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Kremlin-Backed Opposition Party Foundering as Elections Loom

Russian President Vladimir Putin's disclosure this month that he would head the United Russia party's ticket undercut Fair Russia's electoral ambitions.
Russian President Vladimir Putin's disclosure this month that he would head the United Russia party's ticket undercut Fair Russia's electoral ambitions. (By Alexander Zemlianichenko -- Associated Press)

"How can you criticize the body without criticizing its head, I mean the president, who tops the party list?" Timofeyev said in a speech this week in St. Petersburg. "I joined the party Fair Russia because of assurances from party leaders that President Putin would head the list of this party. But the president's choice is United Russia. I believe that the opinion of Vladimir Vladimirovich is final and indisputable. The decision of the president is a clear message: There is no need for this leg any longer."

Timofeyev was promptly expelled from Fair Russia for "actions discrediting the party."

Mironov and other party members have tried to put the best face on Putin's decision.

"As of today, we are truly an opposition party," Mironov told reporters the day after Putin informed a United Russia congress that he would lead the party at the polls. "And the president's support consists only of this: He agrees that Russia needs not only the right-wing United Russia but also a powerful socialist or social democratic party. And we don't need any more from him. The rest we'll do ourselves, relying on the support of our voters."

But Roisman, who quit Fair Russia this month, said thousands of members were now deserting the party, which many had seen as a life raft for those elements of the elite who could not find a slot to satisfy their ambitions in United Russia or elsewhere. Fair Russia leaders in Astrakhan, Chelyabinsk, Novosibirsk, Omsk and Voronezh have recently left the party or defected to United Russia.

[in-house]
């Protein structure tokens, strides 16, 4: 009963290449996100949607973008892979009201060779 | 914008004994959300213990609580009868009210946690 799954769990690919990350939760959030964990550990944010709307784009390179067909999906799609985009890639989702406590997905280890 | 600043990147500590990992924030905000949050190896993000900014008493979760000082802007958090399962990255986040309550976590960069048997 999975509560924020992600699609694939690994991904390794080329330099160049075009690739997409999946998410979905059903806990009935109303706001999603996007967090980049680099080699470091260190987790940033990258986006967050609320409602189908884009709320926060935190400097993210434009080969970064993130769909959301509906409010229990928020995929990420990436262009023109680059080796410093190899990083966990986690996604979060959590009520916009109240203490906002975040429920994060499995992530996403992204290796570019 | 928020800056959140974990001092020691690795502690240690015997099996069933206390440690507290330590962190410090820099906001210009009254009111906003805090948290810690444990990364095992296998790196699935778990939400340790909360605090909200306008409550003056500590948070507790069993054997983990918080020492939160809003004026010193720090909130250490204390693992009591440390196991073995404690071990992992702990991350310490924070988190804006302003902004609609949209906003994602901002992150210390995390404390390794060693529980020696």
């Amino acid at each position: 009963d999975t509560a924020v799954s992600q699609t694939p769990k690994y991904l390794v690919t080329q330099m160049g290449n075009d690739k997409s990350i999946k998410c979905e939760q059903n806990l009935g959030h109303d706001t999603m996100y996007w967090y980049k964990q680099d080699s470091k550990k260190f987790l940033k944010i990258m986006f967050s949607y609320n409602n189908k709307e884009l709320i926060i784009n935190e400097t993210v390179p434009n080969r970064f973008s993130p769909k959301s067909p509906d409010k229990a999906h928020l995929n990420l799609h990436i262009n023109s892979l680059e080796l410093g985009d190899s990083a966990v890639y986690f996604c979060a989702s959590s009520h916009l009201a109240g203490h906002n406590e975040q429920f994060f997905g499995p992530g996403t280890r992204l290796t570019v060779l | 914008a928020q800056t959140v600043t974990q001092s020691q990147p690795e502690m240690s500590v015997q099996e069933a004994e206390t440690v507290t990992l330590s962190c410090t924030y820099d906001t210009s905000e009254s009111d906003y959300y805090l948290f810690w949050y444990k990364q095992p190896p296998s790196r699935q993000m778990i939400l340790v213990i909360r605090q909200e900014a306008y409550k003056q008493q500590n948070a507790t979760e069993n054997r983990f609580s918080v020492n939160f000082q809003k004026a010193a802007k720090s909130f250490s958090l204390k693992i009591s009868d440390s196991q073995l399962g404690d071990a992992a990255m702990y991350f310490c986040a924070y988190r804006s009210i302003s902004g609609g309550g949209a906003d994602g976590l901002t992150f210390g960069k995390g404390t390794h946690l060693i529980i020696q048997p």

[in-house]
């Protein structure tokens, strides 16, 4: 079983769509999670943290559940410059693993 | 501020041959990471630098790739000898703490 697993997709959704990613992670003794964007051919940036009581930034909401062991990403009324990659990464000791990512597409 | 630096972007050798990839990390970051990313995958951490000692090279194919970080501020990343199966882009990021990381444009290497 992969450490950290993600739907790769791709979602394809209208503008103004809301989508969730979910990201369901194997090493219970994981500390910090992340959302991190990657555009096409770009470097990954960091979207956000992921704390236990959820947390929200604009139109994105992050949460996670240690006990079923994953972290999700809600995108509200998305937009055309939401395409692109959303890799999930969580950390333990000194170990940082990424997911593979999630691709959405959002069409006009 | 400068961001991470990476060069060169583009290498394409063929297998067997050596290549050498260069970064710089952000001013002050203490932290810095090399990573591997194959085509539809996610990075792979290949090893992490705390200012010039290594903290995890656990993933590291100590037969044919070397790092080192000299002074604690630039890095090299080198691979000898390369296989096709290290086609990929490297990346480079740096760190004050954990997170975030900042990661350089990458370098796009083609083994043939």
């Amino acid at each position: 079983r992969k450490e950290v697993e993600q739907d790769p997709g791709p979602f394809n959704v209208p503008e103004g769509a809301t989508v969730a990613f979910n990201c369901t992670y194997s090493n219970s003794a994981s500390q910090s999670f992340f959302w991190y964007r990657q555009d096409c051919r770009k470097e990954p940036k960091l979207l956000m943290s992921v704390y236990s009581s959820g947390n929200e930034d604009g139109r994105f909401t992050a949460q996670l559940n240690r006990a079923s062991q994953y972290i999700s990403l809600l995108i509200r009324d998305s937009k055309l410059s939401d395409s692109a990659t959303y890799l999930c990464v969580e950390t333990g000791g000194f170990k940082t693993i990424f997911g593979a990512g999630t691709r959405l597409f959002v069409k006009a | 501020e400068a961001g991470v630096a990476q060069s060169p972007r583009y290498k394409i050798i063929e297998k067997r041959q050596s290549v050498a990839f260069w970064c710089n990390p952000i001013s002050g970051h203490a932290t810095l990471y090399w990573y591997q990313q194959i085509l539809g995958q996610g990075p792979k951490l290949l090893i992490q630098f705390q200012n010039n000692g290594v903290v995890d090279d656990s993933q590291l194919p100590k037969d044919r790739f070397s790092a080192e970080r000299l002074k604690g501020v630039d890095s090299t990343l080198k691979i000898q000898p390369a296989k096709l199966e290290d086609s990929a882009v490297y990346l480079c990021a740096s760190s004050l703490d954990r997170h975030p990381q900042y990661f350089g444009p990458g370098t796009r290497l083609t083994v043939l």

Roisman, a proven vote-getter, was destined for political extinction before he joined Fair Russia because of changes to the electoral law in advance of December's elections. Those changes eliminated the single-mandate constituencies in which a member could be elected based on the vote in one district and which produced independent deputies like him. Voters now choose from lists of registered parties.

"It might sound cynical, but I joined Fair Russia because I wanted to get back to the Duma and continue my work," he said in a phone interview.

Even before Putin's decision to head the United Russia ticket, Roisman said, he was disillusioned when the leaders of Fair Russia didn't put him on the ticket -- a decision that he said bowed to local United Russia interests because he represented a threat to their vote. Besides Roisman, a number of strong regional figures, notably Alexander Lebedev in Moscow, a longtime rival of Mayor Yuri Luzhkov, were not chosen to run, either.

Meanwhile, Mironov placed a young novelist and political neophyte, Sergei Shargunov, near the top of the list, then removed him after it was revealed that he had a history of criticizing Putin.

"The party doesn't know what it stands for," Shargunov said in an interview.

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